I find it particularly insulting that I don’t hear these same sentiments directed at my male peers. Men who are considering my same professional goals do not receive the same response when they disclose their plans to others (at least not to my knowledge). On countless occasions, I have heard male colleagues who describe the desire to become a doctor receive comments like, “Good for you,” or “That’s a tough field, you must be smart.” While the difficulty of the profession is acknowledged, it is translated into prestige rather than a burden. The only presumption I detect is that the guy is intelligent, which, let me tell you, is not necessarily the case. While I am constantly reminded that medicine can be a tricky career with children, I have never heard the same caveat made to my male classmates.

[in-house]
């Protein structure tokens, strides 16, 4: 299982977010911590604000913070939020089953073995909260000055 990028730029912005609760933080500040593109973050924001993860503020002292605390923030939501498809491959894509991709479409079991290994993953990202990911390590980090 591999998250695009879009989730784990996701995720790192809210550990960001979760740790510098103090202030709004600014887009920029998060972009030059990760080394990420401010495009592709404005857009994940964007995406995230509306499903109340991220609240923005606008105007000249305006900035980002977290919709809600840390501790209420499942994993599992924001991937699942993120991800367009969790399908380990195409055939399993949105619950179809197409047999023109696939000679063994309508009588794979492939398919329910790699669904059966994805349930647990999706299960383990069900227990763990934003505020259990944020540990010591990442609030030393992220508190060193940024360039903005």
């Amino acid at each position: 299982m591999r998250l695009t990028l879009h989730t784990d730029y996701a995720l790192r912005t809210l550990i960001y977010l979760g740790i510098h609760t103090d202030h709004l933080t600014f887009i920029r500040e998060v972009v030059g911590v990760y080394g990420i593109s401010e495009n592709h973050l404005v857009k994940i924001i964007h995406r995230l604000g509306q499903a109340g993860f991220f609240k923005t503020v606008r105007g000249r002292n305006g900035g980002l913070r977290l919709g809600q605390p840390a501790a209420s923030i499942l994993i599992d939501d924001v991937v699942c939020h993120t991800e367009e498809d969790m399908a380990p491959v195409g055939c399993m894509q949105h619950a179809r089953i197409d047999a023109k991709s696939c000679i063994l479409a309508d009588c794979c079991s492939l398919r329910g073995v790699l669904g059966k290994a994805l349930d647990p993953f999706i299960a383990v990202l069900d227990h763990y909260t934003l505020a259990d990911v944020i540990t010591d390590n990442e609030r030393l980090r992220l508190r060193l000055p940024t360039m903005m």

I understand that health care has a gendered history that places women in the nursing, caregiving roles, and reserves the diagnostic, research and medical sciences for men. But it’s just that: history. Female physicians are not a new phenomenon, nor have they been shown to underperform their male counterparts. In fact, a new study suggests that female physicians are more effective than male physicians, with significantly lower mortality rates and hospital readmission rates.1 When my friends, family, or acquaintances express skepticism about my life plans, I don’t even think they realize what they are doing. The sexism of health care stereotypes is still so ingrained in our society that I often find myself listening to other women tell me how difficult this path will be. These are strong, accomplished women, some of whom are health care providers themselves, and yet their responses still harbor doubt.